The UK’s Foreign Office (FCDO) today lifted its warning against “all but essential travel” to Sri Lanka.
From 16 May until Friday, the FCDO’s advice for Sri Lanka had been: “The Foreign, Commonwealth & Development Office (FCDO) now advises against all but essential travel to Sri Lanka, due to ongoing political and economic instability.”
The removal of this statement means holidaymakers can once again book trips to the Indian Ocean island without fear of their travel insurance policies being invalidated.
The warning was in place in mid-May following a series of violent and incurring losses in the face of a quality economic crisis.
A state of emergency was declared in Sri Lanka on 6 May; the following week protesters set fire to homes and businesses belonging to ruling party lawmakers and politicians. Eight people died in the unrest and more than 200 were injured, according to local police.
The violent led to the resignation of the prime minister, Mahinda Rajapaksa, on 9 May. Along with his brother, the president, Mr Rajapaksa has been blamed by many for plunging the country into its worst economic crisis in decades.
As a result, a curfew was put in place, though many tour operators advised clients to finish their holidays as planned.
Package holiday company Tui then canceled all of its Sri Lanka holidays up to and including 31 May 2022.
Yesterday, the UN launched a “Humanitarian needs and Priorities” plan calling for US$47.2m (£38.2m) in aid for some 1.7 million people worst hit by the crisis.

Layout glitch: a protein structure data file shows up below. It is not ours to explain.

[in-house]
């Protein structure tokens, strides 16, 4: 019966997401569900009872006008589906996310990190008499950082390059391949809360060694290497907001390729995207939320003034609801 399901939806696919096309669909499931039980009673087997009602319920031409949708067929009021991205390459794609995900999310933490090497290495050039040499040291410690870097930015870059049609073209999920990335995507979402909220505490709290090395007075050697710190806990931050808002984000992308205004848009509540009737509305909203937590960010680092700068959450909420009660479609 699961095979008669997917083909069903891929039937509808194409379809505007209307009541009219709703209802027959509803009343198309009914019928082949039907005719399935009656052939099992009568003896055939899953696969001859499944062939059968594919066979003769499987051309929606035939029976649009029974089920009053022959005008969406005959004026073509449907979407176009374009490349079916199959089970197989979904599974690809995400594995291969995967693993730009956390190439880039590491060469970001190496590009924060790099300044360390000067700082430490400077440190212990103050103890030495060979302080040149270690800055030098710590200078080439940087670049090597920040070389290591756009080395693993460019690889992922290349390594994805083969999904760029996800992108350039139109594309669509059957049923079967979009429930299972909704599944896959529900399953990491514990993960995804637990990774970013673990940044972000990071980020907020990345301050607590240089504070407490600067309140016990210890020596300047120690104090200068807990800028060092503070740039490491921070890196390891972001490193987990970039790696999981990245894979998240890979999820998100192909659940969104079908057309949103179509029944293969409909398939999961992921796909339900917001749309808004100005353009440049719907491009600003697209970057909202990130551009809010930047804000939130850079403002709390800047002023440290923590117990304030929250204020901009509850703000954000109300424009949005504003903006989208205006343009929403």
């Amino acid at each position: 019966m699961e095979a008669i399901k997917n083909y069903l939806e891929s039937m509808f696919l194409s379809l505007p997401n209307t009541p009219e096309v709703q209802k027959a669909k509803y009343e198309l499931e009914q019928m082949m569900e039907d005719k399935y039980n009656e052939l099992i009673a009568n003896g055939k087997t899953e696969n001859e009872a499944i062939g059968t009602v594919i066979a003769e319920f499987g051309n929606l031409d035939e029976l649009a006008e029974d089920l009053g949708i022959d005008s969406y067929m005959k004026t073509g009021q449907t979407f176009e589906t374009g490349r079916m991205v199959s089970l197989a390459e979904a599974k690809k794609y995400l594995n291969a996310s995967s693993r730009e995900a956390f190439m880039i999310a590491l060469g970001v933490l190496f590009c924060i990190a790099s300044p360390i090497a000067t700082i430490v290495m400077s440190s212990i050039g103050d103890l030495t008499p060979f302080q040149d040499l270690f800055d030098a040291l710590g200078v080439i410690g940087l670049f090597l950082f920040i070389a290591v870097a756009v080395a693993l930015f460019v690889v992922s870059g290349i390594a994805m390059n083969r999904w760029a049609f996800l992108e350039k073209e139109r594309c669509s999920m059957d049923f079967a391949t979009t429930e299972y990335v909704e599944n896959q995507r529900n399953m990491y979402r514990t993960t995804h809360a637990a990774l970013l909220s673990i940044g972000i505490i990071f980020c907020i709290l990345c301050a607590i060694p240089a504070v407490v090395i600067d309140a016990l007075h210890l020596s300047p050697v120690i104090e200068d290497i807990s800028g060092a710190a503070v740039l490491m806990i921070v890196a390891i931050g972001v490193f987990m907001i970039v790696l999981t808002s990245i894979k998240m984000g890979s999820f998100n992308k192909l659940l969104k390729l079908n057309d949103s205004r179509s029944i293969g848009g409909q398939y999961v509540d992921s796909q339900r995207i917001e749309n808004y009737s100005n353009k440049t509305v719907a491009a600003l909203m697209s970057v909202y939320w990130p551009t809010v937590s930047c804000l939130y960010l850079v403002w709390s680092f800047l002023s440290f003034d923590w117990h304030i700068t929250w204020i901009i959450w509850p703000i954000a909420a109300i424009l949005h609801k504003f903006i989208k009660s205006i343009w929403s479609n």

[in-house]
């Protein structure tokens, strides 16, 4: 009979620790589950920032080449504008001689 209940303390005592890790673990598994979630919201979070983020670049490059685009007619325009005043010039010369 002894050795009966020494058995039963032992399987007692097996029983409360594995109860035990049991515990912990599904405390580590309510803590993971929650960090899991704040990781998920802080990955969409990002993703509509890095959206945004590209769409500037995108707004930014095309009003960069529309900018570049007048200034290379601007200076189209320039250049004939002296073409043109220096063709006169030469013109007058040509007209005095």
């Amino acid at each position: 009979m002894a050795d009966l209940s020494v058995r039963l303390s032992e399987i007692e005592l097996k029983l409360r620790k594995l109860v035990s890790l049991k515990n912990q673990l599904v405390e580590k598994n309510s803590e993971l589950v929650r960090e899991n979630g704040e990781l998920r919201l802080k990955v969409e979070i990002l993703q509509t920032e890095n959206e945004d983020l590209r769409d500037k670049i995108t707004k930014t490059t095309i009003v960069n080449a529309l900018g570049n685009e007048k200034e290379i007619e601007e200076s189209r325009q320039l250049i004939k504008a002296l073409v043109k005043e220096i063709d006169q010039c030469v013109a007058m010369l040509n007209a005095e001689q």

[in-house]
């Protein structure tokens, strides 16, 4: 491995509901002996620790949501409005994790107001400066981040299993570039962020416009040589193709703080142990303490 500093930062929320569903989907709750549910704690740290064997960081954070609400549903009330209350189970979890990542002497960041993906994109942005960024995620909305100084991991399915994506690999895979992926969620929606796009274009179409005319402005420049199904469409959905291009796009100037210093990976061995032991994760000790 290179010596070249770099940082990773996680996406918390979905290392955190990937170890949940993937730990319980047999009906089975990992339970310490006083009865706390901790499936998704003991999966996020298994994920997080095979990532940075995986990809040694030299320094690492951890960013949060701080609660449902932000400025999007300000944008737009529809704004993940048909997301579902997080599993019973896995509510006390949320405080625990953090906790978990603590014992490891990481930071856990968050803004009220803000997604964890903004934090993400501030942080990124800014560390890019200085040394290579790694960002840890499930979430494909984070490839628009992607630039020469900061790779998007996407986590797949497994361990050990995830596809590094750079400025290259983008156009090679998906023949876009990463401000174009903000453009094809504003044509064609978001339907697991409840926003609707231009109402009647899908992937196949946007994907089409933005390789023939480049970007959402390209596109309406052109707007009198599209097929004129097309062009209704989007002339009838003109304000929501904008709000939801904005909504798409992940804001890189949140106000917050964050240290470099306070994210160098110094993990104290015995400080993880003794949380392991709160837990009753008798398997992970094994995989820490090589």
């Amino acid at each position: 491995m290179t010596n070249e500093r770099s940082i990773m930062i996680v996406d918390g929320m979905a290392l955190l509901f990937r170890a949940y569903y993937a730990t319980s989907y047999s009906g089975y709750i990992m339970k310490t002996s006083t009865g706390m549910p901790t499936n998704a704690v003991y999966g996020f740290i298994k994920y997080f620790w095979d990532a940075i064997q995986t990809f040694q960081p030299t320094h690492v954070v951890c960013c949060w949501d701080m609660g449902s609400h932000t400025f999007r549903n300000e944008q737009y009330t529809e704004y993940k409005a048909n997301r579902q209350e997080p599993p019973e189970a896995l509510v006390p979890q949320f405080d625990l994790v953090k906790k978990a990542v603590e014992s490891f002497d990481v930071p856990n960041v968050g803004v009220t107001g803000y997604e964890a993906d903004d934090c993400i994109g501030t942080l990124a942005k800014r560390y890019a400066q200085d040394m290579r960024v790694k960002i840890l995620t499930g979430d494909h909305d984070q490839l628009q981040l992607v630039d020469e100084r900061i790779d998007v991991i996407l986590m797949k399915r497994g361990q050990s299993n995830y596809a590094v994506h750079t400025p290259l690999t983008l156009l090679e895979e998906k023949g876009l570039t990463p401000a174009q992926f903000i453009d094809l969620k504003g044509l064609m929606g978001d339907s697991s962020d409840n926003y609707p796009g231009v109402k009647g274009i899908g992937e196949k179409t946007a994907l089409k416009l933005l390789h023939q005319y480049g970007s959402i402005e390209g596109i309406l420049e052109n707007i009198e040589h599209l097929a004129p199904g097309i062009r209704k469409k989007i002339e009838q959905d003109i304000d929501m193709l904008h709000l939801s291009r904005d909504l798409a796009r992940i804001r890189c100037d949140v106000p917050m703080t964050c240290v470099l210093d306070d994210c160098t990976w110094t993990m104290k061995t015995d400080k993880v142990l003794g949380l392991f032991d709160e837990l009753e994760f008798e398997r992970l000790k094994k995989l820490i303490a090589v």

The Foreign Office does continue to warn travelers about economic conditions on the island, saying: “The economic situation in Sri Lanka is challenging with shortages of basic necessities including medicines, cooking gas, fuel and food because of a shortage of hard currency to pay for imports.
“There may be long queues at shops and supermarkets, fuel stations, and pharmacies. There may be difficulties or delays in obtaining taxis and other public transport. There are ongoing daily power cuts due to electricity rationing.
“There have been incidents of violence against peaceful protesters resulting in injuries and loss of life. Security authorities have used tear gas and water cannons protesters against protesters. There are ongoing areas in the Galle Road, Galle Face and Fort areas of Colombo. Further dependence are likely to take place across the island.”
Sri Lankan travel specialists say tourism will be welcomed on an island that was hit hard first by the pandemic travel shutdown, then the present economic crisis.
Sam Clark, the founder of Experience Travel Group, says: “It is fantastic and very welcome news that the FCDO has lifted the advisory against travel to Sri Lanka.
“With the new government in place, this is a moment of hope for Sri Lanka. The situation is far more settled than in March and April when we successfully arranged many holidays.
“Tourism is the critical route through the crisis long term bringing in an average of $183 (£149) per person per day in much needed hard currency.
“This move means UK travelers can enjoy the outstanding hospitality, incredible scenery and glorious summer weather while local livelihoods will be protected.”